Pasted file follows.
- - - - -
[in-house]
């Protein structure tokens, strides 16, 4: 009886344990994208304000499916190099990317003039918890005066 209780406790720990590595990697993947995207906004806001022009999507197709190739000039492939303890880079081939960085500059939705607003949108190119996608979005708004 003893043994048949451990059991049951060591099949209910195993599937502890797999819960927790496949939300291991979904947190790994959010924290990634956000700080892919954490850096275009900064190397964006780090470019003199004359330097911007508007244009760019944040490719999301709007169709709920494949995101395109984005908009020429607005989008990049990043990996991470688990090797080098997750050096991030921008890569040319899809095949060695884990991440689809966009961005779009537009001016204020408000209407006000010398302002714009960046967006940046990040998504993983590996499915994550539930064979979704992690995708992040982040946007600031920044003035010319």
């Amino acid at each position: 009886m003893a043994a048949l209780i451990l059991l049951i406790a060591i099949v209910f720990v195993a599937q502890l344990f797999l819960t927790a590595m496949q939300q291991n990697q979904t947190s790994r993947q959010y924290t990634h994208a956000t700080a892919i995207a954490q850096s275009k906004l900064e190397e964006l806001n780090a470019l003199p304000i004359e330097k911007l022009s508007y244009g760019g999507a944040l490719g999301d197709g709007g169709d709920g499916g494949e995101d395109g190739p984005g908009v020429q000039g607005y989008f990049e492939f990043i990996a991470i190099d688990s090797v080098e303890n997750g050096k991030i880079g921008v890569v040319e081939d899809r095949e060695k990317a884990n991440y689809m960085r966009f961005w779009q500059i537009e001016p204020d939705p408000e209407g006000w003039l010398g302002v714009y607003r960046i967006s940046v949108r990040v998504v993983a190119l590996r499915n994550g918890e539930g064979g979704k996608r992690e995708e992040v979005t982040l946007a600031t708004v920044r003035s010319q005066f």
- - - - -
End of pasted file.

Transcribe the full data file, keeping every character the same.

[in-house]
């Protein structure tokens, strides 16, 4: 009886344990994208304000499916190099990317003039918890005066 209780406790720990590595990697993947995207906004806001022009999507197709190739000039492939303890880079081939960085500059939705607003949108190119996608979005708004 003893043994048949451990059991049951060591099949209910195993599937502890797999819960927790496949939300291991979904947190790994959010924290990634956000700080892919954490850096275009900064190397964006780090470019003199004359330097911007508007244009760019944040490719999301709007169709709920494949995101395109984005908009020429607005989008990049990043990996991470688990090797080098997750050096991030921008890569040319899809095949060695884990991440689809966009961005779009537009001016204020408000209407006000010398302002714009960046967006940046990040998504993983590996499915994550539930064979979704992690995708992040982040946007600031920044003035010319």
């Amino acid at each position: 009886m003893a043994a048949l209780i451990l059991l049951i406790a060591i099949v209910f720990v195993a599937q502890l344990f797999l819960t927790a590595m496949q939300q291991n990697q979904t947190s790994r993947q959010y924290t990634h994208a956000t700080a892919i995207a954490q850096s275009k906004l900064e190397e964006l806001n780090a470019l003199p304000i004359e330097k911007l022009s508007y244009g760019g999507a944040l490719g999301d197709g709007g169709d709920g499916g494949e995101d395109g190739p984005g908009v020429q000039g607005y989008f990049e492939f990043i990996a991470i190099d688990s090797v080098e303890n997750g050096k991030i880079g921008v890569v040319e081939d899809r095949e060695k990317a884990n991440y689809m960085r966009f961005w779009q500059i537009e001016p204020d939705p408000e209407g006000w003039l010398g302002v714009y607003r960046i967006s940046v949108r990040v998504v993983a190119l590996r499915n994550g918890e539930g064979g979704k996608r992690e995708e992040v979005t982040l946007a600031t708004v920044r003035s010319q005066f």